(It should be noted in comparison, that MetroLink down south, with over 500 miles of tracks, implemented PTC by 2016 at a final cost of around $200 million. Caltrain has failed thus far with implementation of PTC and will have spent at least $350 million. This is for only 50 miles of track)

Caltrain is now starting on an over $2 billion electrification project. The cost has doubled in the last 3 years and continues to balloon. It has just been announced another over $200 million escalation in cost to procure more EMUs)

With this past history, how can the public have any confidence that Electrification will succeed and provide the service they claim? Caltrain recently pushed the timeline for completion, out from 2020 to 2022.

Current CEO Jim Hartnett was a political appointment to lead Caltrain. Hartnett’s background, is he was an ex-Mayor of Redwood City. He possessed none of the required qualifications in experience or education involving rail operations that were deemed necessary during the search to replace the former CEO, Scanlon. Hartnett’s compensation of over $500,000 annually is grossly excessive when compared to other rail or transportation executive positions.

State Senator Jerry Hill is leading an effort for a sales tax ballot measure shortly to provide a subsidy of around $100 million annually, for Caltrain’s operations. The recent history of Caltrain’s operations should lead the voters to say NO to such a measure? Changes at Caltrain need to be made.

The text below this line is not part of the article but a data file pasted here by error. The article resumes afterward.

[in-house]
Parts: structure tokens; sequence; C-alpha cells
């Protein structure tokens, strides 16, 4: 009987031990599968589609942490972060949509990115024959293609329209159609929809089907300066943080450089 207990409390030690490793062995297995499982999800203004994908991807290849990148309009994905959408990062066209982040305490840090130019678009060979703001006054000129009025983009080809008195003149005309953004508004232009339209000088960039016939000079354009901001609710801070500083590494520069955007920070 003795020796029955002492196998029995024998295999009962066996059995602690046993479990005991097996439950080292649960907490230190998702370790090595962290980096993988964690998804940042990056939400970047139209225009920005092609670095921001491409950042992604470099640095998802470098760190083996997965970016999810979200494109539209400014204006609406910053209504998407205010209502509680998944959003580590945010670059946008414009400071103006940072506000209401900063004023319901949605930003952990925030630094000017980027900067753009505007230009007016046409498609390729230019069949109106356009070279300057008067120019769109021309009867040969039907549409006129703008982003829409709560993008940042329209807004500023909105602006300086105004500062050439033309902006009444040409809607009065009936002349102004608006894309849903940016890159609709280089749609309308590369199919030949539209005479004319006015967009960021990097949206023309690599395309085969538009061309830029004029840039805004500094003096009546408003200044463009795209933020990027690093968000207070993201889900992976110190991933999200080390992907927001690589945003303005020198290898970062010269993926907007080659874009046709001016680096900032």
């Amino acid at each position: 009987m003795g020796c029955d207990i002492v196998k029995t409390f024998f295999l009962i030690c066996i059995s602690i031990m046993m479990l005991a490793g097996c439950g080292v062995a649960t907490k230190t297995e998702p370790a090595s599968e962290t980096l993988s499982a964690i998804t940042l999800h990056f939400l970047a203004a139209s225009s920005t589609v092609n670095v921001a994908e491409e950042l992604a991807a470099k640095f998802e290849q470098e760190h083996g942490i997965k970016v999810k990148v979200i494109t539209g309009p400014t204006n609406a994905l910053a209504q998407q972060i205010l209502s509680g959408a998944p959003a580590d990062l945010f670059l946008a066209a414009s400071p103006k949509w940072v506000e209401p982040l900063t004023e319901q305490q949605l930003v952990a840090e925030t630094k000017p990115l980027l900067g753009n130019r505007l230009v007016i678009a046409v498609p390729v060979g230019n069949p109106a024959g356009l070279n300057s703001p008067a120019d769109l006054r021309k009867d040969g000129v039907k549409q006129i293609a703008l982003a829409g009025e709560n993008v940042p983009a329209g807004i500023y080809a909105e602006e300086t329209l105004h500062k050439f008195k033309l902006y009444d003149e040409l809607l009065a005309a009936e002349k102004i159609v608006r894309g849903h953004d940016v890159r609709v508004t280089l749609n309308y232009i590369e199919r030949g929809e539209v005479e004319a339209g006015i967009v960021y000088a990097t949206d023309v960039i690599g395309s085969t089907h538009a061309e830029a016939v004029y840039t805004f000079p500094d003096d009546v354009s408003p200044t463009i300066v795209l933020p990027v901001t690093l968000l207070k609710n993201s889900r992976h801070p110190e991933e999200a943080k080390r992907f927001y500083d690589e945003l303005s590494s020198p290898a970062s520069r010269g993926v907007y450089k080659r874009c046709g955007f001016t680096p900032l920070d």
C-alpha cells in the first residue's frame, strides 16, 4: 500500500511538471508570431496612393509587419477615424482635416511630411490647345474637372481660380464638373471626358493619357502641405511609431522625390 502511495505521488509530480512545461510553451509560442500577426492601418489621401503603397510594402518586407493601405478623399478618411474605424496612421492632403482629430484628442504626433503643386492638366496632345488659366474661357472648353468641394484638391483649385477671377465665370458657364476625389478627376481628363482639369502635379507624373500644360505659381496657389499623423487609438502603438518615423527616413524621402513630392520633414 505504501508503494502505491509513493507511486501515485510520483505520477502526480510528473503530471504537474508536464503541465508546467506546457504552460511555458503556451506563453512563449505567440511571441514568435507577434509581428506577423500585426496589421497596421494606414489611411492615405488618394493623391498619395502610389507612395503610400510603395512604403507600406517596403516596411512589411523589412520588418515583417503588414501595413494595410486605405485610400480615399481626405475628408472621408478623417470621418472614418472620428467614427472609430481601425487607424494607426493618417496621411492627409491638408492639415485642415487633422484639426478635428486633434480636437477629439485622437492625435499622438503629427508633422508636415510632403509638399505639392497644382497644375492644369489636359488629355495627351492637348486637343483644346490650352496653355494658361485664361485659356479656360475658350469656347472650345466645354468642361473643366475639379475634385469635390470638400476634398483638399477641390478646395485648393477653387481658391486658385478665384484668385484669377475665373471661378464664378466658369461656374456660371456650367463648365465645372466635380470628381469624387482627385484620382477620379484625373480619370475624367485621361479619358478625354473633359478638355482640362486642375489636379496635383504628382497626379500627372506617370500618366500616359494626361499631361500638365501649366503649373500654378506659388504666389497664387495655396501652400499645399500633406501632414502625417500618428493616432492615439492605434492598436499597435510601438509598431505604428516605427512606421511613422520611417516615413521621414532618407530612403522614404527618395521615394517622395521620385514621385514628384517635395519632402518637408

A State audit of Caltrain and its operation, by the non-partisan State Auditor, is sorely needed.

Founder of DERAIL, The original Grass Roots group opposing the High Speed Rail project.

This article was originally published by Fox and Hounds Daily

California’s Bullet Train Could Be a High-Speed Fail Without Federal Funding

As reported by L.A. Weekly:

Two weeks ago, President Donald Trump made what might be considered his first real move to screw over California, by delaying a $637 million grant, long thought to have been a lock, to pay for electrifying a Bay Area train route. That’s bad news for Caltrain, which will have to stick to diesel gas for the time being. But it’s also bad news for California Gov. Jerry Brown’s pet project, the bullet train, which plans to share that section of track. The delay has been interpreted, by some, to be an act of political retribution, to get back at California for, oh, take your pick — not voting for Trump, for having so many “sanctuary cities,” for declaring itself the vanguard of the resistance, and so on.

Lisa Marie Alley, a spokeswoman for the California High Speed Rail Authority, downplayed the significance of the grant delay.

“I would not characterize it as a big blow whatsoever,” she said. “It’s something that is not good. The bigger question is, to the Republican administration, why would you hurt something that is creating jobs, creating a system that’s better for the environment and providing a valuable service for the Bay Area?”

The worrying thing for supporters of the bullet train, which aims to connect San Francisco and Los Angeles by the year 2029 for the not-so-low price of $68 billion (and that estimate is probably low), is if the Trump administration is willing to delay a fairly uncontroversial grant, can the nation’s largest infrastructure project currently under construction expect any help at all …

Click here to read the full article